Wednesday, June 4, 2003
Keith Phillips' new play, Snapshots From the World Croquet Championship of 1959, looks at life during the post-McCarthy, Cold War era, a time when the Red Scare and the threat of nuclear disaster encouraged folks to be as apathetic as possible. At first, a family's vacation to a summer home seems like a typical domestic gathering: Single mom Amanda busies herself with gardening; her son Michael -- being a miserable teenager -- mopes in his room; and everyone else anxiously awaits the annual croquet tournament. But when Michael's estranged father Parnell enters the picture, disaster ensues. Phillips, one of the co-founders of Actors Theatre, wrote this play to investigate family ties and the actions that either sunder them or make them stronger. Suffice it to say, the drama raises some apt issues, questioning whether morals and values have changed with the times. Previews start tonight at 8; the show runs through June 28 at the Actors Theatre, 533 Sutter (at Powell), S.F. Admission is $5-20; call 296-9179.
Thursday, June 5, 2003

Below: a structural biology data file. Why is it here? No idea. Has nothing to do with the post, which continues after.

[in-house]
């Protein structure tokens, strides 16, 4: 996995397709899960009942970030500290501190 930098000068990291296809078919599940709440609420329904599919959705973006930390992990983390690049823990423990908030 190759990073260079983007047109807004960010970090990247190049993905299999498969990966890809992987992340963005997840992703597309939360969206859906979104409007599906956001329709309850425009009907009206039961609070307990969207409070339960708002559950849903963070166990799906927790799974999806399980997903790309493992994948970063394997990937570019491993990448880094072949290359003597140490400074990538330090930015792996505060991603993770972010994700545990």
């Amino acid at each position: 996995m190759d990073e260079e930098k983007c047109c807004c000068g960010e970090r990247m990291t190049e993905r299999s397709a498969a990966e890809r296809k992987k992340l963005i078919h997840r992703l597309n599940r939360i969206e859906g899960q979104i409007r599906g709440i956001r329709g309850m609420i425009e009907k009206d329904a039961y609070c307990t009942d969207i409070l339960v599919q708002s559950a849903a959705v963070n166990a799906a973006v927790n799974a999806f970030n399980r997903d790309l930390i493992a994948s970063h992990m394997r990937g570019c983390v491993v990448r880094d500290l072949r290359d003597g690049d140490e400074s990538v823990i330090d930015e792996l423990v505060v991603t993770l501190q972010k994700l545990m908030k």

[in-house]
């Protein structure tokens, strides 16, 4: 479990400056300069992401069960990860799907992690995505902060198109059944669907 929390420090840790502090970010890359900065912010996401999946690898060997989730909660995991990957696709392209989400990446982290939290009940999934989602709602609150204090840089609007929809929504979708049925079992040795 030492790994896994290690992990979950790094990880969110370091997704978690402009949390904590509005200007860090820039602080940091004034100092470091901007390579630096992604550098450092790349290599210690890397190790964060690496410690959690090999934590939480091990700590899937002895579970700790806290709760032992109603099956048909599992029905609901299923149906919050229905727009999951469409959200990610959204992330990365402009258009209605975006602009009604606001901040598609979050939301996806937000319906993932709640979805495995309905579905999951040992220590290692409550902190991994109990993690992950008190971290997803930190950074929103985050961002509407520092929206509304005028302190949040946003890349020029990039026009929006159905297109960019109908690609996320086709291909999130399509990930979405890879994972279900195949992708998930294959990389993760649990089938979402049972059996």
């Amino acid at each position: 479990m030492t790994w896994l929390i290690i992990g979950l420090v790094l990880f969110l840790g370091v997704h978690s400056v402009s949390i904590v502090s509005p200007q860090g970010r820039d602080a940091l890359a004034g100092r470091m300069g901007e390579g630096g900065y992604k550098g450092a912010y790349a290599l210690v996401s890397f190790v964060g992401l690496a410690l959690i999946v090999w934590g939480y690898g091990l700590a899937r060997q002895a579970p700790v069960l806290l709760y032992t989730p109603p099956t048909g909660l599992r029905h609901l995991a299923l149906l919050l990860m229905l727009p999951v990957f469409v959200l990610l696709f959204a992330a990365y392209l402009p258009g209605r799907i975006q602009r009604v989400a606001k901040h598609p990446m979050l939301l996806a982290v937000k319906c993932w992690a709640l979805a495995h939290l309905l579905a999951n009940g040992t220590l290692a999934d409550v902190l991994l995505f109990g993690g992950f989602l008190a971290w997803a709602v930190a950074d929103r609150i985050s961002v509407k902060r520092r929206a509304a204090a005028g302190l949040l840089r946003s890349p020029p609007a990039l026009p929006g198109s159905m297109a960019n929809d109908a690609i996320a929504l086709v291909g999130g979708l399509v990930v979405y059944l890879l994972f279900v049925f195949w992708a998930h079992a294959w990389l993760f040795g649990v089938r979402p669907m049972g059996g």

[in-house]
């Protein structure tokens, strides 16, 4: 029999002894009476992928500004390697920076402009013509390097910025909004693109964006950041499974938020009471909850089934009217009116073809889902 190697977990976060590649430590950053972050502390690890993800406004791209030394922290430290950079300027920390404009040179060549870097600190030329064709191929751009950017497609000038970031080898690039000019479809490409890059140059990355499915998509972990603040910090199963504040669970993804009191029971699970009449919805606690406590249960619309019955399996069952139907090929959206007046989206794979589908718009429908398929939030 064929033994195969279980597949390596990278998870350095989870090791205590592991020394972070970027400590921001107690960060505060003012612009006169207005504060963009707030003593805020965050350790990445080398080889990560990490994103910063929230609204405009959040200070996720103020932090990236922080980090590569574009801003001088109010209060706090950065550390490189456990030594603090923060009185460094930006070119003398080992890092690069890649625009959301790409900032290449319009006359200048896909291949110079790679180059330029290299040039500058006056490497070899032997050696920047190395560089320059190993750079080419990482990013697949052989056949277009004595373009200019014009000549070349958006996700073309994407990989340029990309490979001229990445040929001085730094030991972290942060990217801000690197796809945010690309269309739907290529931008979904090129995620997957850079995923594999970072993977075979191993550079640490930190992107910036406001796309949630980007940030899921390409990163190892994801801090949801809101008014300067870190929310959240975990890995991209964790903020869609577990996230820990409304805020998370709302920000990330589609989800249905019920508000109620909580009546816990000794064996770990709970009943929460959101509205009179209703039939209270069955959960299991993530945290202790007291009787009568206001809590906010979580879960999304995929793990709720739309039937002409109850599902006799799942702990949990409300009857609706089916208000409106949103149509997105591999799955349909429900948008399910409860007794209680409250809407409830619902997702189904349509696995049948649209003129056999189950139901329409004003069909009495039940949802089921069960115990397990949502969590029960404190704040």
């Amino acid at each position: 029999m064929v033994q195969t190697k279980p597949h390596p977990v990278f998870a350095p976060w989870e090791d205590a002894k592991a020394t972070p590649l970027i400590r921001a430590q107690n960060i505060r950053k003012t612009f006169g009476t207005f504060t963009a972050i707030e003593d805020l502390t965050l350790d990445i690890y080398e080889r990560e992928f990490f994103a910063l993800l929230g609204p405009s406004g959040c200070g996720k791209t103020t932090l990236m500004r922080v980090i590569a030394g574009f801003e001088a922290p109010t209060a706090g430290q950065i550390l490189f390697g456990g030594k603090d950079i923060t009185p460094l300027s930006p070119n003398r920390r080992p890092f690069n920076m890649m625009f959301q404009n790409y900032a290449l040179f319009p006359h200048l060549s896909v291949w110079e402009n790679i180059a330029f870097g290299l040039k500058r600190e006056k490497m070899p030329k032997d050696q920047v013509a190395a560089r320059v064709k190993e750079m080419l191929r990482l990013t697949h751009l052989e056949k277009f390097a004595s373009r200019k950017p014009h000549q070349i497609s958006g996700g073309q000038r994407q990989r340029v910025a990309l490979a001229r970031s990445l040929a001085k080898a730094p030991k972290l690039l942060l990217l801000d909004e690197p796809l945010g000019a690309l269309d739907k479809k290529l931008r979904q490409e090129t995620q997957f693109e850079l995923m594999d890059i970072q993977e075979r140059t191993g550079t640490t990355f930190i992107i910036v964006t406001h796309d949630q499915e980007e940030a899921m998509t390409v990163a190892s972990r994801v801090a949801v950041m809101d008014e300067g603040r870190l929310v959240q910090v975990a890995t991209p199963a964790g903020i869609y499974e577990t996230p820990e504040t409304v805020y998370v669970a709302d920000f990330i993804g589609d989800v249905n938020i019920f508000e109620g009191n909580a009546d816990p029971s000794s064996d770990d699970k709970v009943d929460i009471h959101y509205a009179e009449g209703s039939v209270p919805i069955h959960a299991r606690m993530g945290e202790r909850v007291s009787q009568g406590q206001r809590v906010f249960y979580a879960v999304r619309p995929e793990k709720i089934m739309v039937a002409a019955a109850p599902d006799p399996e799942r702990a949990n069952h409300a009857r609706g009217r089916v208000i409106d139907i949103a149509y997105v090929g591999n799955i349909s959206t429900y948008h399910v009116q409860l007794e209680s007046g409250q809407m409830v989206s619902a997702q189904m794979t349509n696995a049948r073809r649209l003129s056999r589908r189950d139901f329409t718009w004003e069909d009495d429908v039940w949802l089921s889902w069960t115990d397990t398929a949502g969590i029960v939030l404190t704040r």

Thanks to recent press, we're well aware that New Yorkers think they pay more attention to fashion than San Franciscans do. While that may be true, it's not as if our wardrobes consist only of polar fleece and chinos; some of our closets are stocked with inflatable costumes and Bucky Swisher's "Skin" dresses, a collection of gowns printed with the wearer's full body portrait. The creators of such garments are more concerned with clothing as self-expression than with what Gwynnie and her pals are wearing. Artist $teven Ra$pa, for example, sees apparel as a form of communication, installation, political protest, and theater. To that end, he's organized "F(ash)-UN!,"an evening of haute couture in which visual artists design clothes, fashion designers make art, and the audience takes turns on the catwalk. There'll also be plenty of entertainment, courtesy of over-the-top local personalities such as Ouchy the Clown, the Extra Action Marching Band, and Pink Man. Eat your heart out, Big Apple. Doors open at 8:30 p.m. at Ten 15 Folsom, 1015 Folsom (at Seventh Street), S.F. Admission is $5-15; call 431-1200.